Conflict about historic responsibility for greenhouse gas emissions

Feb 23, 2013

The commitment to reduce greenhouse gas emissions should be allocated based on countries' historic responsibility for the emissions. This logic was recognized early on in climate negotiations. But the countries are still disputing how it should be interpreted and applied.

When the was adopted in 1992, "historic responsibility" was established – that is, the countries that release the most also have a greater responsibility to reduce emissions. To some extent this is also reflected in the convention, where the industrialised countries (OECD) have made a greater commitment than the .

But despite twenty years of negotiations, there is still no prevailing consensus on how the historic responsibility should be interpreted in detail. Rather, the conflict has become sharper. So argues Mathias Friman, who recently defended his doctoral thesis at Water and Environmental Studies (WES) at Linköping University in Sweden. In his study, he brings out two different interpretations of the historic responsibility, which have come out in .

"On one hand there is proportional responsibility, namely responsibility in proportion to impact on the climate. This gives the industrialised countries the greatest responsibility, and has given rise to a number of different models; there are thousands of ways to calculate this."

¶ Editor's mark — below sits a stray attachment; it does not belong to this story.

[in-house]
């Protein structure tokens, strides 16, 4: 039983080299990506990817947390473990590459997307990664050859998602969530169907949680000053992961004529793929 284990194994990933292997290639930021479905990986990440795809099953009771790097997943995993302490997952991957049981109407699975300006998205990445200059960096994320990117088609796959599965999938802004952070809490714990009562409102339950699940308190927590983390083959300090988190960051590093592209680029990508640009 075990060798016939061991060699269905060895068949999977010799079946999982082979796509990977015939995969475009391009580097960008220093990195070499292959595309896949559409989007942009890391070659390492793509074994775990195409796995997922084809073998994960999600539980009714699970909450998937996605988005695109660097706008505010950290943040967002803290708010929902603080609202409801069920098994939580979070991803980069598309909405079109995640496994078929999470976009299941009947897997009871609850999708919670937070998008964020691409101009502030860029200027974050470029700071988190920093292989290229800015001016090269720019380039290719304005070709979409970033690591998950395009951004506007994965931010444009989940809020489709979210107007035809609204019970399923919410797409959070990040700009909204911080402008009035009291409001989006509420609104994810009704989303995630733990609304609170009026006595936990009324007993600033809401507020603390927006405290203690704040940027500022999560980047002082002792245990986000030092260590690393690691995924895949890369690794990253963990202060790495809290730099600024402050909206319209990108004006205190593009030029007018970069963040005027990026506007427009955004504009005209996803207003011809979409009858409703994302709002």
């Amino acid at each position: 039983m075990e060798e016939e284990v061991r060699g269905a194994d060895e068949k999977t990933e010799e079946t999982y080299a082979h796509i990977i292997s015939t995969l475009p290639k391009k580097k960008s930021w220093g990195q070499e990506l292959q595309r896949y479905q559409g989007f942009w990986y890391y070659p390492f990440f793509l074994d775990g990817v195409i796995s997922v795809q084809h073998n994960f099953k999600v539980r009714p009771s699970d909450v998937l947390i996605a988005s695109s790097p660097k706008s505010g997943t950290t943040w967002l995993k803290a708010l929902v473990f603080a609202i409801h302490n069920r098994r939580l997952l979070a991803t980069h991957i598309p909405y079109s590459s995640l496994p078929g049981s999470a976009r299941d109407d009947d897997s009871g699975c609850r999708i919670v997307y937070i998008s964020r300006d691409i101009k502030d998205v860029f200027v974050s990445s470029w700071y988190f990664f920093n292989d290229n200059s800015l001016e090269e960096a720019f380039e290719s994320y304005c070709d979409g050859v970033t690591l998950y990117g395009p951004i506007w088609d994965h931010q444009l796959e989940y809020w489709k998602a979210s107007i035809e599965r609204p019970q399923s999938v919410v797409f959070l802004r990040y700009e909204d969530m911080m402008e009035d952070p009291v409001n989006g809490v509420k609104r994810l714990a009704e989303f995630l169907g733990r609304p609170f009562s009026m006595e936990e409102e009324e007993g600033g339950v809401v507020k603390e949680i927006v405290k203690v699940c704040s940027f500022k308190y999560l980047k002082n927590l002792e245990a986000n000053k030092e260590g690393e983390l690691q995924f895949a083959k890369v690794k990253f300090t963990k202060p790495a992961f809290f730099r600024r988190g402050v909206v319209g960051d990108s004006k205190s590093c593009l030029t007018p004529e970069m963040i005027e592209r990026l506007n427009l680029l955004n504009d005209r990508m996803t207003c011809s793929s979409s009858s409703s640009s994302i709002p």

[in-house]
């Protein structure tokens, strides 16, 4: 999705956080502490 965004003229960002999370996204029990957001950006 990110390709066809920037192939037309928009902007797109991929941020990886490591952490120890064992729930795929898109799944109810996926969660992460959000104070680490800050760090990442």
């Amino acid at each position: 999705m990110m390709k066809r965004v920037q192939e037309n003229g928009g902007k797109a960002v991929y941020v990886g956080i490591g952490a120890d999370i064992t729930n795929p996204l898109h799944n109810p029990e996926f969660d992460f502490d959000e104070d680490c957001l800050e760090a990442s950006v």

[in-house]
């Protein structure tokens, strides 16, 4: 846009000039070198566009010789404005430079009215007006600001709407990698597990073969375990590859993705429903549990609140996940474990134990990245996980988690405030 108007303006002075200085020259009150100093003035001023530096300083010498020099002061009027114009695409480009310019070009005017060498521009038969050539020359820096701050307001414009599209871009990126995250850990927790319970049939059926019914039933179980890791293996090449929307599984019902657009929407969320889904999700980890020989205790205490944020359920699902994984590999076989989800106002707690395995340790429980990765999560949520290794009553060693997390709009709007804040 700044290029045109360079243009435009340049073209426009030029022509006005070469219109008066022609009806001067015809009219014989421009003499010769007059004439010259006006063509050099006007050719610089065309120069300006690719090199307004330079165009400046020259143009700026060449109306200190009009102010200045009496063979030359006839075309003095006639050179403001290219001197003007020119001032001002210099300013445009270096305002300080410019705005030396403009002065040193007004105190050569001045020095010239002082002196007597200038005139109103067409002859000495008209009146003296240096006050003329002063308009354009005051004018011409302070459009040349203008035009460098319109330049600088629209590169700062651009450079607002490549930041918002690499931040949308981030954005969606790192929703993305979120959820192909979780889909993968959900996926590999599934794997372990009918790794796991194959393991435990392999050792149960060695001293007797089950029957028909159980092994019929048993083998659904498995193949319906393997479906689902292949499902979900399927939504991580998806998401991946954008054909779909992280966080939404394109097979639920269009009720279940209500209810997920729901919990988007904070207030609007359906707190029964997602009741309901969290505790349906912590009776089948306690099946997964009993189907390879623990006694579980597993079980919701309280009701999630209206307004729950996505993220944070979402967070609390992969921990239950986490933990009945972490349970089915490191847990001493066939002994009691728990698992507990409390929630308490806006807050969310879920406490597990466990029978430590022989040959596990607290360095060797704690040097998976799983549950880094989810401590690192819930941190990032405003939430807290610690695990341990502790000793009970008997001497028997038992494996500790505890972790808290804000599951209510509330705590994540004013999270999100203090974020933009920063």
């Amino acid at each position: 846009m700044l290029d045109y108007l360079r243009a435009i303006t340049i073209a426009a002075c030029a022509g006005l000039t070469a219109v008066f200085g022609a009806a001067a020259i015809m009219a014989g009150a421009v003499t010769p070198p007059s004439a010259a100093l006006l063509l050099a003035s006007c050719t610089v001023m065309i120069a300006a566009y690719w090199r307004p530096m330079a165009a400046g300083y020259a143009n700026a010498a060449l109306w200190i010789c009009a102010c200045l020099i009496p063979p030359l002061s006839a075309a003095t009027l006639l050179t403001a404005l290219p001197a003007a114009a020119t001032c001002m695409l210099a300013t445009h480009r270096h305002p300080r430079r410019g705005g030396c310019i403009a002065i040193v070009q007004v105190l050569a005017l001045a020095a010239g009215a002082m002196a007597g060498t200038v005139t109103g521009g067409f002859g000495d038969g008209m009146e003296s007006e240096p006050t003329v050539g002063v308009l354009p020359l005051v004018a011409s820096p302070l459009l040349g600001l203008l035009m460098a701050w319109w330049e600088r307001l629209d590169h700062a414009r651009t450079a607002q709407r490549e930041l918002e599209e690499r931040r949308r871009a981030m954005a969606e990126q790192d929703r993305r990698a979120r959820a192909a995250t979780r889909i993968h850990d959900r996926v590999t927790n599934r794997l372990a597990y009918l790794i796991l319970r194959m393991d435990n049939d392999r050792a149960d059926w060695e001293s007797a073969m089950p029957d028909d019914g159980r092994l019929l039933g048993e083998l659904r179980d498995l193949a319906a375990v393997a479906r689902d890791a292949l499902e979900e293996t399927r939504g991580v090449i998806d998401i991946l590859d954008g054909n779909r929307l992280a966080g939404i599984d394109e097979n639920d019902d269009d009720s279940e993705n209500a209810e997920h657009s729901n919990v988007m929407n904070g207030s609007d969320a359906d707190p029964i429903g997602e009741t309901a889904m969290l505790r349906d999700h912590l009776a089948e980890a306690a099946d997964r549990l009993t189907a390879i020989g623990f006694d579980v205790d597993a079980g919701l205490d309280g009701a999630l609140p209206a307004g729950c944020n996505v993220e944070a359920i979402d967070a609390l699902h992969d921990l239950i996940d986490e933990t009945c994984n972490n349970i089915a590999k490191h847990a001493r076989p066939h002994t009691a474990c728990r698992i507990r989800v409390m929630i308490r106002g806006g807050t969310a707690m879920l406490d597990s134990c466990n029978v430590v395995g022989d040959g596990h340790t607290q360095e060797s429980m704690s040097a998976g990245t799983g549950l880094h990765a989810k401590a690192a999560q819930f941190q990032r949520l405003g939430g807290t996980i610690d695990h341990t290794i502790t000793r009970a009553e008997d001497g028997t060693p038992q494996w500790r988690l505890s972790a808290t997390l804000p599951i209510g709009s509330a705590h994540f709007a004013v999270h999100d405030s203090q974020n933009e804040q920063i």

"Another interpretation is , where the countries contribute to reductions based on their capacity. This also gives the greater responsibility, but opens up a way for the new developing countries to make a greater commitment."

While the developing countries argued for proportional responsibility, in accordance with the principle "the polluter pays", it was countered by the rich countries with two main arguments: One is that it is far too difficult to calculate exactly what proportional responsibility means in the commitment. The other is that we cannot hold previous generations responsible for something they didn't know was harmful.

The rich countries prefer to talk about moral responsibility, more based on capacity. This way, rapidly developing countries like Brazil, China, Mexico, South Africa, and India could also have greater commitments imposed as their capacity increases. China, for its part, has argued for historic responsibility calculated on a per capita basis.